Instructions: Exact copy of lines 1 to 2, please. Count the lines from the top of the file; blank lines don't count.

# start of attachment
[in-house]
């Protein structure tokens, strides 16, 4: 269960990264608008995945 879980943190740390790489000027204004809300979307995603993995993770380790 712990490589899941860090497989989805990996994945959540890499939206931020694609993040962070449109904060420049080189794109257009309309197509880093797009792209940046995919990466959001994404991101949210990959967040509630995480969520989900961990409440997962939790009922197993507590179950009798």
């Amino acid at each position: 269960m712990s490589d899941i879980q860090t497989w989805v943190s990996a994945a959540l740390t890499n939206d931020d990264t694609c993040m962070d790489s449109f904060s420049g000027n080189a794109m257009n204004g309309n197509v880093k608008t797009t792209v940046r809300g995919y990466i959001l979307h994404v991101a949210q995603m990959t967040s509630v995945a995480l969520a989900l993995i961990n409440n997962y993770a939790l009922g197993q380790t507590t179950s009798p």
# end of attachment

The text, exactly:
[in-house]
């Protein structure tokens, strides 16, 4: 269960990264608008995945 879980943190740390790489000027204004809300979307995603993995993770380790 712990490589899941860090497989989805990996994945959540890499939206931020694609993040962070449109904060420049080189794109257009309309197509880093797009792209940046995919990466959001994404991101949210990959967040509630995480969520989900961990409440997962939790009922197993507590179950009798």